Vos told the WisconsinEye network he still wants to implement voter ID, which Republicans have repeatedly said is necessary to cut down on voter fraud. Only a handful of such cases have ever been detected or prosecuted in Wisconsin.

Fitzgerald said the Legislature may need to wait until the court challenges conclude to determine how to reinstate the requirement.

“It’s pretty hard for the Legislature to react, absent a ruling,” Fitzgerald said.

Vos also did not rule out abolishing same-day voter registration, used by tens of thousands of voters each election, although Walker recently pulled back on his support for such a measure.

Assembly Minority Leader Peter Barca, D-Kenosha, said of the proposal: “It just seems like that’s constantly on the top of their (Republicans’) minds about ‘How can we further disincentivize people from being able to vote?’”

Fitzgerald has also suggested revamping the Government Accountability Board, which oversees elections, but Walker is against that idea.


One of the few issues that has bipartisan support is closing the gap between the skills that potential employees have and the jobs that are available.

Vos said technical schools should focus on training people for jobs, not operating as “mini-four-year colleges.” He also hinted that funding could be tied to that goal, saying he opposes “dumping money in the same system.”

“When it comes to high-demand jobs, we are exploring ways to address the skills gap with the focus on education and development of better partnerships with the private sector,” Vos said in the email interview.

Sen. Sheila Harsdorf, R-River Falls, chairwoman of the Senate Committee on Universities and Technical Colleges, said one option is “performance-based funding” for the state’s universities and technical schools, with the ultimate measurement being whether graduates are prepared for employment.

But Harsdorf said the state must avoid “unintended consequences” that can result from setting the wrong standards. For example, she said tying funding too heavily to graduation rates could prompt schools to become overly selective, meaning some qualified students could be barred from admission.

Walker, too, has said he is interested in tying higher education funding to performance. That idea is also under consideration for the state’s elementary and secondary schools possibly using the new report card system.

Vos and Walker want to keep property taxes in check, which would mean keeping a tight lid on the state-imposed limit on school district revenues. They also support linking any additional K-12 education aid to report card results and expanding private-school vouchers, though details on both counts have yet to be determined.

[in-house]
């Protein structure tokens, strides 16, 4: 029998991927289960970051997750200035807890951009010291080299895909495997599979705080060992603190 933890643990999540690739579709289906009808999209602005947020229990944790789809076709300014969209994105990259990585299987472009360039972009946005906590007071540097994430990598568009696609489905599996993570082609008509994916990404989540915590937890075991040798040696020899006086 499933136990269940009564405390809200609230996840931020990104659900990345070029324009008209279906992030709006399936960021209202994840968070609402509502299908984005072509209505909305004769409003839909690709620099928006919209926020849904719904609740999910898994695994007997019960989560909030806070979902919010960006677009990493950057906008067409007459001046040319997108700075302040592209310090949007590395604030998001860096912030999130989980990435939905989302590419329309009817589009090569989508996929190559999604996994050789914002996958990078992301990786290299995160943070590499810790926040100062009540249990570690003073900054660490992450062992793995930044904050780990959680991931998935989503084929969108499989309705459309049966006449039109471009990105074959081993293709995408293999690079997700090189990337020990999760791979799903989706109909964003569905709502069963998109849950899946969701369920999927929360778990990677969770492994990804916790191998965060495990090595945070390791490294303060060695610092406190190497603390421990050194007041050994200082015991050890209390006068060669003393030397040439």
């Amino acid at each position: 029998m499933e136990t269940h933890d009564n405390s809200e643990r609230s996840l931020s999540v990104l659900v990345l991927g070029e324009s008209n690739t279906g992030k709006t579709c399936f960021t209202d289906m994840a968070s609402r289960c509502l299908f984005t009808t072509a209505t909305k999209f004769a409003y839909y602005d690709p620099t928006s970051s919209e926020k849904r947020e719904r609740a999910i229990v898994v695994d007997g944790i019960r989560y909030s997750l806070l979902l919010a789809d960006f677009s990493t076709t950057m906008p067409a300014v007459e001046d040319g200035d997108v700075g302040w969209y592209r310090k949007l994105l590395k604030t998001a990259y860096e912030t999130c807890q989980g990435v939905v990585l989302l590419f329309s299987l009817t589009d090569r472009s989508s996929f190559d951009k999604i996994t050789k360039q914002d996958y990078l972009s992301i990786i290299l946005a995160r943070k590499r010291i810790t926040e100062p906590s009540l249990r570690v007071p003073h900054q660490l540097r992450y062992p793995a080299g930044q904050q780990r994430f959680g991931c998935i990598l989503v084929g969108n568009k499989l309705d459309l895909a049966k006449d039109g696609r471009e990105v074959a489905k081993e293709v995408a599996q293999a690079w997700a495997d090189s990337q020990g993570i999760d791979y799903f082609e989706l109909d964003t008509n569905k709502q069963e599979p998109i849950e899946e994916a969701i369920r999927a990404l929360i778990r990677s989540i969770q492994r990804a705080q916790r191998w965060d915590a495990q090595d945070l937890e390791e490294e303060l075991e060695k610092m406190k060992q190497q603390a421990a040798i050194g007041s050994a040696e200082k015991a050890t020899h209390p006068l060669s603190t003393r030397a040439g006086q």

Sen. Luther Olsen, R-Ripon, chairman of the Senate education committee, said the report cards don’t include enough data yet to tie funding to outcomes. He said the first step will be to ensure all schools, including private voucher schools, are part of the accountability system.

Olsen also said he supports increasing school spending by $200 per pupil, or about $300 million over the biennium.

Walker is considering State Superintendent Tony Evers’ $7 million proposal to require the ACT college preparatory exam and related tests for high school students, spokesman Cullen Werwie said.


Vos also said he will push for a “a top-down review of all rules and regulations,” which he said hasn’t been done in decades.

While the Legislature passes laws, it’s up to the executive branch and its bureaucrats to write the rules on exactly how such laws will be implemented.

Last session, the Legislature passed a law giving the governor broad powers to block proposed rules or proscribe how they will be written. Under the new law, each state agency also must provide an analysis of a proposed rule’s impact on businesses and the state economy.

Vos’ proposal would evaluate rules already on the books.

Walker also has said he is open to the idea of changing Wisconsin from a winner-take-all system when it comes to awarding Electoral College votes for presidential candidates — a proposal Democrats say they would fiercely oppose. Only two states currently apportion votes based on how well presidential candidates do in each congressional district and in the statewide count. Last year, President Barack Obama, a Democrat, received all 10 of Wisconsin’s electoral votes.

Fitzgerald spokesman Tom Evenson said such an idea “is not on our radar screen.” Although Vos has sponsored such legislation in the past, his spokeswoman Kit Beyer said, “This is not a top priority in the Assembly.”

Other lawmakers have discussed additional restrictions on abortion or reviving legislation to spur venture capital investment.